Theatre arose from ritual. And through centuries of its existence, performers have treated it as such, with some becoming martyrs for the sacred art. Stage performers treat the stage as an extension of their life, or even their whole existence.
The Dressing Room is a love letter to theatre. It is a love letter to something which is eternal, even against the backdrop of wars and all other hardships. It is a testament of a performer to his sacred ritual.
It depicts four actresses as they prepare backstage for their cue to go on on-stage. While preparing, these actresses share their sentiments and memories concerning their passion for their craft.
Dulaang Unibersidad ng Pilipinas 43rd Theatre Season is restaging “The Dressing Room: That Which Flows Away Ultimately Becomes Nostalgia” which was first staged in 2016, alongside its Filipino adaptation “Ang Dressing Room: Kung Saan Lubusang Pangungulila ang Dulot ng Agos ng Panahon” this November 7 to 25 at the Wilfrido Ma. Guerrero Theatre.
The English version is directed by Alexander Cortez with an all-female cast of DUP constants Frances Makil-Ignacio, Ces Quesada, Missy Maramara, Maxine Ignacio, and Hariette Damole. The Filipino version is translated by Palanca Hall of Famer Nicolas Pichay with an all-male cast of Roeder Camañag, Bobby Martino, Mitoy Sta. Ana., and Jude Matthew Servilla.
Dexter M. Santos does the choreography with Fritz Esase as the assistant choreographer. Ohm David is on the set, Meliton Roxas Jr. on the lighting design, Faust Peneyra on the costume design, Arvy Dimaculangan on the sound design, and Steven Tansiongco on the graphics, video, and poster design.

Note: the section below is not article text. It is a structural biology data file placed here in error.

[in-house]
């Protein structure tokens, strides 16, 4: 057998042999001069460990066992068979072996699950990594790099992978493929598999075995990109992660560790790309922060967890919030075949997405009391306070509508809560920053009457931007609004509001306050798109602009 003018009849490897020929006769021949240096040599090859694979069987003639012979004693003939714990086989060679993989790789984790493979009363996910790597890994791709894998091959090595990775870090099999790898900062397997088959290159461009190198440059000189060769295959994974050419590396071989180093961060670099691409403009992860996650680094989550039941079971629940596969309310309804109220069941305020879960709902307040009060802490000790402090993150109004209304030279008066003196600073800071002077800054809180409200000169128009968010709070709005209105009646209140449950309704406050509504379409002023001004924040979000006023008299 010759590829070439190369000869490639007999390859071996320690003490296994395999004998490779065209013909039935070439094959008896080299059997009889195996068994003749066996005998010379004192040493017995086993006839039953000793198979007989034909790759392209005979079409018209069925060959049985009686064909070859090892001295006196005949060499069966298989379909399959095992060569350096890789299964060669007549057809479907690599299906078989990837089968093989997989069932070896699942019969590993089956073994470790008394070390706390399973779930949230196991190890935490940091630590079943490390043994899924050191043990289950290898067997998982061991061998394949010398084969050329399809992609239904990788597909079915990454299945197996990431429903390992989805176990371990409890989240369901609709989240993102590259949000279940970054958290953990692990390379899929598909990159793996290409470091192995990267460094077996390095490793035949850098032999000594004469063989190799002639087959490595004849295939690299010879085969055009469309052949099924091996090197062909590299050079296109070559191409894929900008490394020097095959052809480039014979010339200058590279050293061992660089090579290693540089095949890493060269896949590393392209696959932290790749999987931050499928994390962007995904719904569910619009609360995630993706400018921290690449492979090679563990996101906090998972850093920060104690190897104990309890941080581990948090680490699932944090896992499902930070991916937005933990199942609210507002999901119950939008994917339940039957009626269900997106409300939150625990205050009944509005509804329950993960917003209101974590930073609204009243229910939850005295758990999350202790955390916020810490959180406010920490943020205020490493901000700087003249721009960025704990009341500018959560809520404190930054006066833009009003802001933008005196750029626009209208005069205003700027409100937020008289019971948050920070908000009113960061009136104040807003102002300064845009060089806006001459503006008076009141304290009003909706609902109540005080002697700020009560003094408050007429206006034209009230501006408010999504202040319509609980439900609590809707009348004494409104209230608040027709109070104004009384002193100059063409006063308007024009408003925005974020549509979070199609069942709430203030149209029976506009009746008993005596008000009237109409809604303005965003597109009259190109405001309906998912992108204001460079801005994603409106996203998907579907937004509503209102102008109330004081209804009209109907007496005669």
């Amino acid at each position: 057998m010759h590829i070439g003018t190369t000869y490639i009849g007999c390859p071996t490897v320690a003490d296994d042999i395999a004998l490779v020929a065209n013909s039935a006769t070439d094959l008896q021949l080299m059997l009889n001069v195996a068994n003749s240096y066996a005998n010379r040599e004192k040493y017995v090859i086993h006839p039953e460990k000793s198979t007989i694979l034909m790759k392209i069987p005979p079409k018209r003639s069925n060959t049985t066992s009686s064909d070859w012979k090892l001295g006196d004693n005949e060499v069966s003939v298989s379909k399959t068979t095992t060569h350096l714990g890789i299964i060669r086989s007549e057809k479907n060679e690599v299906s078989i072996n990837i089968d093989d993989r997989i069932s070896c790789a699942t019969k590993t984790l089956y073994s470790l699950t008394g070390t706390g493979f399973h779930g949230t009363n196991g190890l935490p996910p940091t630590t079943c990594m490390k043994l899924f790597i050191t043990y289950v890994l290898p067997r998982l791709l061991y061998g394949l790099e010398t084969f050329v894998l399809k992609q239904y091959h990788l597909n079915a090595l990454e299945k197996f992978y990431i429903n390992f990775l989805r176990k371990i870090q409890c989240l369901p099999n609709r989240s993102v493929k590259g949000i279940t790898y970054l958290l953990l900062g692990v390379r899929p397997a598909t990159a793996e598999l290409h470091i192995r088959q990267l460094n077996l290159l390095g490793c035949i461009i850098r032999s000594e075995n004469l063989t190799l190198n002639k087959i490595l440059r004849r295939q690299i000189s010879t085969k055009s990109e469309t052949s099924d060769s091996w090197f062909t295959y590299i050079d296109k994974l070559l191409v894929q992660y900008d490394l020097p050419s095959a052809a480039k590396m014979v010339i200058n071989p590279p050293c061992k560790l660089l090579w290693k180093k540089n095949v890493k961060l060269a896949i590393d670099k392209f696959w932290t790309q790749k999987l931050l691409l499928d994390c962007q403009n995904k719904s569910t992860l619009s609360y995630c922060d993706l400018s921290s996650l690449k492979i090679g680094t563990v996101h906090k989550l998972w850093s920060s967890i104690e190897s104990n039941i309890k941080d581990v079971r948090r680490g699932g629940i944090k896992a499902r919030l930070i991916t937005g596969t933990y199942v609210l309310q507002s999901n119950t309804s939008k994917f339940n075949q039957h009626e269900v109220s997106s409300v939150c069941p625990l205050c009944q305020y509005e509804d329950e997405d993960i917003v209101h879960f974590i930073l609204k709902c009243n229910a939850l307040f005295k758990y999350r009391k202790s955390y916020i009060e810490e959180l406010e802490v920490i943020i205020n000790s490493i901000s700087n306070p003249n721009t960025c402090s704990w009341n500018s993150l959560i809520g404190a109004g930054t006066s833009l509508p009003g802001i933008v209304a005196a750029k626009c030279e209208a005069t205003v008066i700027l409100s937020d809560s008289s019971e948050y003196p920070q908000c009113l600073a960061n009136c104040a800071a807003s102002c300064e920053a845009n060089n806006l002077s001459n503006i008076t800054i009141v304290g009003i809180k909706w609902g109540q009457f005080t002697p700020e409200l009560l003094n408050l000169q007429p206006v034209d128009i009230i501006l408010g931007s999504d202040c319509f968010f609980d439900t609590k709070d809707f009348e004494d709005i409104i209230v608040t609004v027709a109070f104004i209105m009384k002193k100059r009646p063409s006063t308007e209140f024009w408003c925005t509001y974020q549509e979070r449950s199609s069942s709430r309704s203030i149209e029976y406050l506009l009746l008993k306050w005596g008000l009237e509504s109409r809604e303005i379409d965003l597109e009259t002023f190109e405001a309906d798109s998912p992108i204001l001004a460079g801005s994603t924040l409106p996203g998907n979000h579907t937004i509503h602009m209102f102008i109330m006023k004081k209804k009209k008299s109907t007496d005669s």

Set in post-World War II Japan, The Dressing Room depicts the country’s re-emerging cultural scene in theatre. Following the tragic war, the play depicts the damage and national trauma it tolled upon the country, and Japan yearns for the days of old. So do the characters in the play, as they long for the bustling Japanese culture before the horrors of the war. And to channel this desire, they have theatre. Because of this, nostalgia takes center stage in the play
While the simplicity of the script makes the story straightforward and easy to digest, the lighting, set design, and wardrobe provide the emotional and dramatic boost that immerses audiences in the period. Structurally, it is based upon traditional Japanese theatre. Streams of Noh and Kyogen theatre are mixed with modern sentiments to glaring effect. Kabuki theatre is also injected in the production design.
As ghosts take an important role in traditional Japanese theatre, this was also the case in The Dressing Room. From the start, some of the characters explicitly appear as people who have already departed the physical realm. Actress A and Actress B, both ghosts, are shown to have never left the backstage, seemingly exhibiting a permanent affinity to their craft, and preparing for some eternal performance.
The dialogue is laced with pieces of longing — roles they’ve taken that highlight their career. Sadness and an eerie excitement gracefully emanate from their words.
These ghosts invoke nostalgia and longing, but these are not the only themes of the play. Fittingly, characters who are alive are driven by the obsessiveness the departed have already resigned themselves to. The main conflict of the play is between Actress C and Actress D, both alive, who — to the point of aggressiveness — both express their eagerness to play the lead role of Nina in Anton Chekhov’s The Seagull. It shows the lengths these actresses would go to take on this elusive role.
Nostalgia and obsessiveness go hand-in-hand. The play shows these two being driven by an endearing passion of grandeur, perfection, and expression as exemplified by the characters.
The Dressing Room is based on the play by Shimizu Kunio, translated by Chiori Miyagawa from the original translation by John Gillespie.
The play runs from November 7 to 25 at the Wilfrido Ma. Guerrero Theater, 2nd floor, Palma Hall, U.P. Diliman.